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Hyper-converged infrastructure is fuelling edge computing

July 28, 2022
Read Time 2 mins

Hyper-converged infrastructure

By Chris Larkins

Hyper-converged infrastructure (HCI) is helping organisations in every sector provision applications at the network edge more effectively and efficiently. This, in turn, helps them to better process the massive amounts of data being generated by a wide range of Internet of things (IoT) devices and smart sensors.

This has been particularly beneficial during the upheaval of the past few years, with entire workforces being sent home to work, and the rapid acceleration to the cloud and uptake of video conferencing solutions that came with it. Again, this drove an enormous increase in the amount of traffic generated and consumed at the network edge, which triggered dramatic changes in network architecture.

During these times, with the majority of an organisation’s data being created and eventually used outside on-premise data centres or cloud environments, the cost and network capacity needed to consolidate, analyse, and redistribute grew more and more prohibitive. This drove corporates to look for new ways to store and process their data closer to the source, and eventually to the users of their data-intensive applications.

Even in the aftermath of the pandemic, the world of work is a hybrid one, and the proliferation of IoT devices, sensors, remote workers, and mobile users is forcing organisations to rethink how they provision their applications and process data. For many enterprises, this skyrocketing volume of data being generated will fuel a shift towards moving data processing and analysis out of central facilities and cloud locations to localised systems that are specifically built for this purpose.

Many of these could be made up of IoT sensors embedded in appliances, and a local system on a chip, but for larger workloads, these won’t be enough. What is needed in this case are stand-alone compute and storage systems, which is where the new generation of hyper-converged, edge-optimised infrastructure solutions come into play.

The operational efficiency of any computing architecture can be easily overcome by the expense and resources needed to backhaul an ever-increasing flood of data. Therefore, adding several edge locations can dramatically reduce an entity’s network and computing bottlenecks. This is because hyper-converged systems offer a way to locally process IoT data and deliver streaming content right at the edge of the network while keeping service and application performance consistent and seamless.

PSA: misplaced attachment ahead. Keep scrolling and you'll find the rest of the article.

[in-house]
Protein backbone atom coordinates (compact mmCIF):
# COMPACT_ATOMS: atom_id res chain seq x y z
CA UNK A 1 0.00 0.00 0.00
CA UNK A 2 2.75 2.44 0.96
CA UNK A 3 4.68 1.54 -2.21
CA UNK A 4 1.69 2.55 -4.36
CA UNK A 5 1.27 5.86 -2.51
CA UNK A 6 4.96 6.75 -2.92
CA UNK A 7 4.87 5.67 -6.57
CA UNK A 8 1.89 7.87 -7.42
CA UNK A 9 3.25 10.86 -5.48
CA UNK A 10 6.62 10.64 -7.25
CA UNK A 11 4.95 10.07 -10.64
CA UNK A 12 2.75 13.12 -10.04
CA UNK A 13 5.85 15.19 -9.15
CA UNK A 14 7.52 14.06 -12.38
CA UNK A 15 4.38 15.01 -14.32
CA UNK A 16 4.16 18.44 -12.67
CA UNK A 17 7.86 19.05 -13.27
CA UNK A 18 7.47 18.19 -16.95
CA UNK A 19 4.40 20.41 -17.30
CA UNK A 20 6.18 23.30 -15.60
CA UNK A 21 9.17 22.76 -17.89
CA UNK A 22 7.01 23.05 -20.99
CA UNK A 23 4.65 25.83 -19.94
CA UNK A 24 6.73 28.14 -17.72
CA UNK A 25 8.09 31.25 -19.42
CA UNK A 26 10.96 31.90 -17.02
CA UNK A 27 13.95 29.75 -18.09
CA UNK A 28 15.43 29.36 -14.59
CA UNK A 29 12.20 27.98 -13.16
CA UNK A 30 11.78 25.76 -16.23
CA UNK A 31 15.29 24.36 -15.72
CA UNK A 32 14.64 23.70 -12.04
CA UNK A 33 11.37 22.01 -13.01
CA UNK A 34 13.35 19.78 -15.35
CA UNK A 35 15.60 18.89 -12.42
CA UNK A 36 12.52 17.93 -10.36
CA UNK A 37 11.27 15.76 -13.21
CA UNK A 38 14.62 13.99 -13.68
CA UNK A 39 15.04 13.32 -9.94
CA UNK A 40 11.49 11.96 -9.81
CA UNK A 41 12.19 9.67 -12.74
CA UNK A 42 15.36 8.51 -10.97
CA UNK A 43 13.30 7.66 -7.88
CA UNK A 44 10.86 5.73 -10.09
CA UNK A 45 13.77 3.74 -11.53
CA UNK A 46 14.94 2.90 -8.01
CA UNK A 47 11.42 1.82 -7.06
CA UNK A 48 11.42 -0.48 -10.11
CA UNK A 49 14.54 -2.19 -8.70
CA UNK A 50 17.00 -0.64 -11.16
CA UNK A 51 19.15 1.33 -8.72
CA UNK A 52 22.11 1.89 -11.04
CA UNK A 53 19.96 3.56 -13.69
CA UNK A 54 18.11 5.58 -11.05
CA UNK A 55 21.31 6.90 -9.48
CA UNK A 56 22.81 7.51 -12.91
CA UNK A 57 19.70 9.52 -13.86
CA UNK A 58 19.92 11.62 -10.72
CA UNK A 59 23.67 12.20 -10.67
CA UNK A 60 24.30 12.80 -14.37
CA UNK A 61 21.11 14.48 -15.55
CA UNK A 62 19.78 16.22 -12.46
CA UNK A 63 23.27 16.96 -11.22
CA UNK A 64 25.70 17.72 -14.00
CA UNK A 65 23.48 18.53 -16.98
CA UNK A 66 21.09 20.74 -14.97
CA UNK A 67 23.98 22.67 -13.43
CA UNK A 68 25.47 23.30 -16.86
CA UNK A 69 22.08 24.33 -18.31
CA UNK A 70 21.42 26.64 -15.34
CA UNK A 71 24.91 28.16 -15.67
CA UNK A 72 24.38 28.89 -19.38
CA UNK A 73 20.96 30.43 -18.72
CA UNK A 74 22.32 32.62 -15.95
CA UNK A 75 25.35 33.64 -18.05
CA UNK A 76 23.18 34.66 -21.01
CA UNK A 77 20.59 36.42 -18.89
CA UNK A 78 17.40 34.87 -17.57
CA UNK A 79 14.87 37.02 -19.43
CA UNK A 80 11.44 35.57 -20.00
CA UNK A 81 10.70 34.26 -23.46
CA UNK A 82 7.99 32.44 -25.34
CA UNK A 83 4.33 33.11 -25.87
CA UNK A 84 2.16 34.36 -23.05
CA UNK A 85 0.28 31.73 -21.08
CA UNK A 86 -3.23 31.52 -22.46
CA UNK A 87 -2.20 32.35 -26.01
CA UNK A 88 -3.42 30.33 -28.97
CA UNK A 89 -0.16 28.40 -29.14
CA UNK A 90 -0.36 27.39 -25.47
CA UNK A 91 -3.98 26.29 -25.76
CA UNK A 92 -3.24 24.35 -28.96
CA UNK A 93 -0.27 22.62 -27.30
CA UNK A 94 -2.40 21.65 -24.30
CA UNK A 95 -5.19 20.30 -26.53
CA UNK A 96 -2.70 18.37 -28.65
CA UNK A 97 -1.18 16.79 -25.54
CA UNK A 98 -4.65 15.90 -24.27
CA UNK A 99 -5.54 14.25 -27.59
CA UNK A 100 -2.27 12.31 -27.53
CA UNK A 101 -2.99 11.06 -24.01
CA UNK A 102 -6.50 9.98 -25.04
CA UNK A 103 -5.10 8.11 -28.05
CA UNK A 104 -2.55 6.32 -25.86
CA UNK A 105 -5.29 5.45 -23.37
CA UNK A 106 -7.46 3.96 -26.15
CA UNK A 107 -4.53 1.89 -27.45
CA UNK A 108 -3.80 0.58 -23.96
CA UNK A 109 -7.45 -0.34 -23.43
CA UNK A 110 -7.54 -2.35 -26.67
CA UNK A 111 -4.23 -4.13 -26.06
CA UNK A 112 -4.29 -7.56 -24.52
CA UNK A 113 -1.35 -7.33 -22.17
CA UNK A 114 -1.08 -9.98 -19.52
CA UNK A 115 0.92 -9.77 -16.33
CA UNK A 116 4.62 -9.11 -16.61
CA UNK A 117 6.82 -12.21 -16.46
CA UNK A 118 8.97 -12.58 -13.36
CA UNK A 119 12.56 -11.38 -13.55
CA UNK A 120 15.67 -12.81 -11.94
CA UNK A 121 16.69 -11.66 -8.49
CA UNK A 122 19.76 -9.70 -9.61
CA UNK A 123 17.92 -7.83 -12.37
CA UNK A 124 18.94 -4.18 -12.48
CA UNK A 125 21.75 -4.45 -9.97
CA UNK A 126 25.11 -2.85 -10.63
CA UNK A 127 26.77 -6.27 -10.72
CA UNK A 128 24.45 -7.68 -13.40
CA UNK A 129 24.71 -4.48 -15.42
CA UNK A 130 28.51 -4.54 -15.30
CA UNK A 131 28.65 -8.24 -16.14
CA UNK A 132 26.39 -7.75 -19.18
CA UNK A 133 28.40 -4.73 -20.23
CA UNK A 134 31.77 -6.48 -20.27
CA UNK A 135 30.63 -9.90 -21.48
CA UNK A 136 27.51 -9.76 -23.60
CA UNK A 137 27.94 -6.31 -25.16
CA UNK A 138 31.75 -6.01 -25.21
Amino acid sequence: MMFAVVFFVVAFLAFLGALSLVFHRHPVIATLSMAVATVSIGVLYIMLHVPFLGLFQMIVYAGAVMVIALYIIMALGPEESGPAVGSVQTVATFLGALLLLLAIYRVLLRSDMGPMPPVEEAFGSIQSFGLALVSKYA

In this way, reduced latency is one of the greatest benefits of the edge, removing any ‘traffic jams’ that the enormous quantity of data streaming to the cloud might create. Also, the return time from the cloud to the entity using the information is shortened, leaving the cloud-based platform for more crucial tasks such as analytics. Similarly, much in the same way edge computing reduces latency, it reduces bandwidth. When more data is processed, analysed, and stored locally, less data is sent to the cloud. By reducing this data flow, the cost to the user is lowered, as less bandwidth means less expense.

Data storage security in the cloud has also improved significantly over the last few years and will only continue to do so. Add to this the fact that with edge computing, less data is centralised in cloud storage, minimising the risk of putting data at risk. By processing and storing some data in an edge network, the situation of having “all your eggs in one basket” is minimised—the edge filters redundant, extraneous, and unneeded data. Only the company’s most vital data is sent to the cloud.

Moreover, since edge devices are becoming more commonplace, they are now more freely available for cloud-based platforms. And as original equipment manufacturers or OEMs start to add edge capabilities to their solutions, systems become far easier to scale. In addition, this enables local networks to remain operational even during times when upstream or downstream nodes are not.

It is for these and other reasons that edge computing has been on the minds of many IT practitioners, and hyper-convergence is coming to the fore as the game changer that will meet the technology requirements that make edge computing possible

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